COPD stands for chronic obstructive pulmonary disease. It’s a serious lung condition that over time makes it more difficult to breathe.
Which conditions are classified as COPD? Chronic bronchitis and emphysema are the two most common conditions that contribute to COPD.
Chronic bronchitis is a long-term inflammation of the lining of the bronchial tubes, the airways of the lungs. It’s characterized by daily cough and mucus production.
Emphysema is a condition in which the little air sacs of the lungs called alveoli at the end of the smallest air passages of the lungs are destroyed as a result of damaging exposure to things like cigarette smoke and other irritating gases.
Can COPD be stopped? You can’t reverse the damage COPD causes but there are many ways to slow its progression and live a longer, higher-quality life. Some ways to stay healthy include:
- Quit smoking and avoid secondhand smoke when possible. There are several helpful quitting techniques including medications, nicotine replacement, and counseling.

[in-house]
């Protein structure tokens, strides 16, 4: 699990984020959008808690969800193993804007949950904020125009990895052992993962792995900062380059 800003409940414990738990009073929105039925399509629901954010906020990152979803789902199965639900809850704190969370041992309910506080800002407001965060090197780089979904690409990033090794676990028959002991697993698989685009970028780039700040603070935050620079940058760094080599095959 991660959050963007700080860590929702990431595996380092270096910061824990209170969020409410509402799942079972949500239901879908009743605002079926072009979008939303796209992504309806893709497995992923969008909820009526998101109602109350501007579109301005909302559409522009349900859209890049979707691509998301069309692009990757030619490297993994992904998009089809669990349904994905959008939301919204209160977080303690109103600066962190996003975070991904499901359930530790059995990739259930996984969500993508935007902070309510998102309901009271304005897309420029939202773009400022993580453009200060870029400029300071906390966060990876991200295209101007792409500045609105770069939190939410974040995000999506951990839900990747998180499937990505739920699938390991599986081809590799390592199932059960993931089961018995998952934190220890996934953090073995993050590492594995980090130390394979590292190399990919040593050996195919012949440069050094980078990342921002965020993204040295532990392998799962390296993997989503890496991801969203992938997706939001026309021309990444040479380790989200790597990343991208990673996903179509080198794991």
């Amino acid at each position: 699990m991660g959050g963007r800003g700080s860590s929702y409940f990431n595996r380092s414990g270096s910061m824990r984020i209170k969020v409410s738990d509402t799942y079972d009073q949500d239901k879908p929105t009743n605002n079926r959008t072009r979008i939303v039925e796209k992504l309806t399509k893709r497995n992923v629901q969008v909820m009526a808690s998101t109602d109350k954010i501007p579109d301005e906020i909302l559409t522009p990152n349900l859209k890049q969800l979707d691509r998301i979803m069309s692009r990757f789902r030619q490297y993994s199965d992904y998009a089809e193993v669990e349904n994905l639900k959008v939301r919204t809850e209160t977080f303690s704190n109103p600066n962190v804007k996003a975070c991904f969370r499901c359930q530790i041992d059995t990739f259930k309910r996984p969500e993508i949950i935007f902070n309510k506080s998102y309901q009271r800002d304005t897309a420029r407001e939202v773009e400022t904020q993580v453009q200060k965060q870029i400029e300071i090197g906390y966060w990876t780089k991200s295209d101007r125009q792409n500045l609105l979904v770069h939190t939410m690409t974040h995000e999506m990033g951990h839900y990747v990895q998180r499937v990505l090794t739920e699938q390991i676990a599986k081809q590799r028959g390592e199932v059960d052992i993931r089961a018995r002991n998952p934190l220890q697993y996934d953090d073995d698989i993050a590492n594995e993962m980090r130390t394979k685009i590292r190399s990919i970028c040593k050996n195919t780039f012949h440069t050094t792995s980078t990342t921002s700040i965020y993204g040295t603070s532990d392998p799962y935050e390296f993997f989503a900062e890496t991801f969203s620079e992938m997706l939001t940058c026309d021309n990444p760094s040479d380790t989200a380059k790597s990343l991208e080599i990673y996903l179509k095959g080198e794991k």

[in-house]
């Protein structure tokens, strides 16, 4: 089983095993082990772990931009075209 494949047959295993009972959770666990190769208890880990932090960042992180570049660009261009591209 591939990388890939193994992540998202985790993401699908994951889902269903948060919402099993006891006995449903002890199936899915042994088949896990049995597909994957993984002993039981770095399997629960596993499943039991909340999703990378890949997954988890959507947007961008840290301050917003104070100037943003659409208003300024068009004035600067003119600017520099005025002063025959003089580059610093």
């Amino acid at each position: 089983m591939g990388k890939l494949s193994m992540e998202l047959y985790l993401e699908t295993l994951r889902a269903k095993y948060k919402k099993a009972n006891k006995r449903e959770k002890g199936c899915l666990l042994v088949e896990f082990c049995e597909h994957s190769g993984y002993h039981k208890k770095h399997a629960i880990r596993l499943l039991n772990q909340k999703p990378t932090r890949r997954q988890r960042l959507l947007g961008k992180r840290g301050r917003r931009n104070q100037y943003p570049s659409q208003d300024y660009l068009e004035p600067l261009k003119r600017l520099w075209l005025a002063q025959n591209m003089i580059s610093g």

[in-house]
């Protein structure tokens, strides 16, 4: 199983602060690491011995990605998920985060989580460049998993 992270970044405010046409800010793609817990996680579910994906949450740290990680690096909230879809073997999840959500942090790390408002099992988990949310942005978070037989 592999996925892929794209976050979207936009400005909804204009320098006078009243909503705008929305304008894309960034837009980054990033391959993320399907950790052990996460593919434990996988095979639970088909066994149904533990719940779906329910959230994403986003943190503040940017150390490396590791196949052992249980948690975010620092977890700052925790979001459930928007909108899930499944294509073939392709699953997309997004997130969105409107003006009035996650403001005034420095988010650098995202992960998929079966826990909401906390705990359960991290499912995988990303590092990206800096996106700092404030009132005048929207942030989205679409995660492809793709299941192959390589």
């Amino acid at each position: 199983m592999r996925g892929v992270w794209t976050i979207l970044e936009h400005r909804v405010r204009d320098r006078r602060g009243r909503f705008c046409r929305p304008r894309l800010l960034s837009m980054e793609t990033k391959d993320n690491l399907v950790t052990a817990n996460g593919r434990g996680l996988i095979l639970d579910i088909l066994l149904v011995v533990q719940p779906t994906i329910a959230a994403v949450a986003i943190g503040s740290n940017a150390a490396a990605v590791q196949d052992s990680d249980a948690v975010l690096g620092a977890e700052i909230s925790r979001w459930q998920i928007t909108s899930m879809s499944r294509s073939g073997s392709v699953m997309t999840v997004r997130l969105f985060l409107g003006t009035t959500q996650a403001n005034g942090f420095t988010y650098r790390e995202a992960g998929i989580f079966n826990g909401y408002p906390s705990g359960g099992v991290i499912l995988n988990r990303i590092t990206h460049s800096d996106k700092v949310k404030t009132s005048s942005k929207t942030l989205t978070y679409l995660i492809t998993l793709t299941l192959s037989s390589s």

- Eat right and exercise. The shortness of breath that comes with COPD can be improved by improving your fitness level.
- Avoid chemicals. Strongly scented products like perfume, hairspray, and harsh cleaning products can harm your breathing. Opt for scent-free, natural products whenever possible.
- Get a flu vaccine annually. Upper respiratory infections like influenza can lead to serious COPD complications so do your best to stay in good health.
If you or someone you has COPD, consider learning more about Burlington Lung Clinic’s clinical research opportunities. Fill out the form below or call 905.639.3209 for more information.